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the rest of the identification relies more on the microscopic features… but anyway was a good learning exercise..
That gets you a closer. Not viscid knocks out C. mollis, so it isn’t that. (Didn’t really look like that either… that one usually is “fatter”.) Not hygrophanous knocks out C. applanatus, so that is something. But with the white on white still gets you C. cesatii or C. amygdalosporus/vulgaris/caspari. Not to mention other options… but closer!
‘Gills: Radiating from the point of attachment; close or nearly distant; whitish, becoming brownish in maturity
Saprobic; growing gregariously or in overlapping clusters on sticks and small logs of hardwoods or conifers’
Fine white fibre
No stem (at least in the ones I found)
See you do have some notes. It is good if it is a new obs. from a new area to put in a note on the sources used when finding the name. Like MushroomExpert.com in this case.
Yeah, well, he only sites a few species there, and this is one probably only from the east coast of the US, and was published 60 years ago or so. You can look up more about it here:
But you probably don’t want to be that much of a Crepidotus expert… plus the species that over-lap with Europe were all re-worked in an Italian book that came out a little over a year ago.
It looks like C. vulgaris is similar to what I’ve seen in CA, you can see that here in one of my obs.:
And some micro-details here:
Which looks pretty good for Michael Kou’s C. vulgaris. (Although I seemed to get the punctate spores a little more clear.) Except in the recent work, this was all synonymized to Crepidotus caspari var. caspari, so there is yet another name for you.
But that still doesn’t help you, you are too far away, so who knows. Some other white Creps:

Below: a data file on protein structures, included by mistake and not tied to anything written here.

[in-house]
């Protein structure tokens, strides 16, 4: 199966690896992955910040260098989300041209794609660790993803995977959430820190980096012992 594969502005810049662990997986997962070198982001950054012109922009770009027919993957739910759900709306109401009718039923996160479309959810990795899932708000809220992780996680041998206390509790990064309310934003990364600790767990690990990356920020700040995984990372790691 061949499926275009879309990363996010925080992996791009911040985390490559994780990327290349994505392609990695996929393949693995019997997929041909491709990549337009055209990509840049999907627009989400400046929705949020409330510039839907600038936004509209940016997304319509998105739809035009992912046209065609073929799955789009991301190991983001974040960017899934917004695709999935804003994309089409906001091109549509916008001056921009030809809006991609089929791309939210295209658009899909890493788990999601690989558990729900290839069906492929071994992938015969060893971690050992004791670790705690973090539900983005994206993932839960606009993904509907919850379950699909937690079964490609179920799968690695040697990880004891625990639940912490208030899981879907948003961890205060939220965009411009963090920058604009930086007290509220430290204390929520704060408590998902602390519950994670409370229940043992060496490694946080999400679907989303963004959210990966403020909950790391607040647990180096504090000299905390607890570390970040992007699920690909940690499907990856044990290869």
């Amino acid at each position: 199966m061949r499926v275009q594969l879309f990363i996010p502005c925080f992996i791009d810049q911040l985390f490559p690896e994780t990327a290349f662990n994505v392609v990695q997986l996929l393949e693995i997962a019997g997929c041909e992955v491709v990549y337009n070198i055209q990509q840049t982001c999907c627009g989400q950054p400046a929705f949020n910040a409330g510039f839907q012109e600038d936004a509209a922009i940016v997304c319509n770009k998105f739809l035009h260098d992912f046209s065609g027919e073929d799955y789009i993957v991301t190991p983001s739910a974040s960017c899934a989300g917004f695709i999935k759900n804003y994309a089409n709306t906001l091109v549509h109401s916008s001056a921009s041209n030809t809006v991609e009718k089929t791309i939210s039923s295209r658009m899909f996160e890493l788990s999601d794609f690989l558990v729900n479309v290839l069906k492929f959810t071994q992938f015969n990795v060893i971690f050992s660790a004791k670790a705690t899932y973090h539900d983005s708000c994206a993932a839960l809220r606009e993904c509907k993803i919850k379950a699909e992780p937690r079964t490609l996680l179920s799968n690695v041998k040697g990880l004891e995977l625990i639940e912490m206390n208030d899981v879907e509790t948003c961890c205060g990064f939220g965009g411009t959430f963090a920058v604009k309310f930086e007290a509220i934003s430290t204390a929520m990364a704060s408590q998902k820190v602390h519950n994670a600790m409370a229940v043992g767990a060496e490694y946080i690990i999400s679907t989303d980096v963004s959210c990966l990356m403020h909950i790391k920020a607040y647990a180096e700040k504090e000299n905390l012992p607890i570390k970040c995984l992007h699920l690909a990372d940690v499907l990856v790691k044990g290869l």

Just to point out a few… you can click around on photos here to see what else might be possible.
Don’t worry about the microscope you can get pretty far without the microscope, and that is how everyone starts anyway. But for little stuff like Creps it can get hard with the scope, and uncertain. But lots of big and colorful stuff you don’t need the scope really.
For Crepidotus you need to know how fibrous is the cap, viscid or not, hygrophanous or not, color of cap, and color of fibers on cap. Along with the growth on wood, brown spores, and laking stipe and all that.
It would be nice to get a chart or something to help with beginners or in general on what features are important for each genus to help get to species. I thought it would be good to try and put that together…
Anyway, sorry, I’m sure that is way more that you wanted to know here…
This is the first season of my shrooming.. :) explains my being overenthusiastic.. But the way I am working is to take field samples and to search through the keys.. for the features I can identify macroscopically.. I do not have a microscope.. I’m using the references mostly through Mushroomexpert.com (this one’s mentioned there).. and a few other sites. Yes there were more brown Crepidotus next to where I found these.. in fact Thanks for mentioning that.. But yes you could be right that it could be some other white Crepidotus If you can give me some more macroscopic pointers.. I could go back and verify them…
Well, yes, those are more notes on the obs. there. But that seems to just get to Crepidotus (mostly…). More notes might be is it viscid? hygrophanous? how fibrous the cap surface? If you don’t have a microscope, then we get into other features…
But I was wondering about the name C. vulgaris, what brought you to this name, compared to say another Crepidotus? I’m not sure I know that name, at least off the top of my head I don’t know what features would make up that name. I was wondering if you had some notes on what makes you use that name. Is it something common in your area/season? Are there not many Crepidotus species there?
Growing on dead coniferous branches
less than 4 cms
If you want me to check anything more.. let me know..
Any notes on how you got this name, compared to other names?
Created: 2010-07-25 10:05:59 PDT (-0700)
Last modified: 2010-07-31 08:48:46 PDT (-0700)
Viewed: 139 times, last viewed: 2016-10-27 04:58:54 PDT (-0700)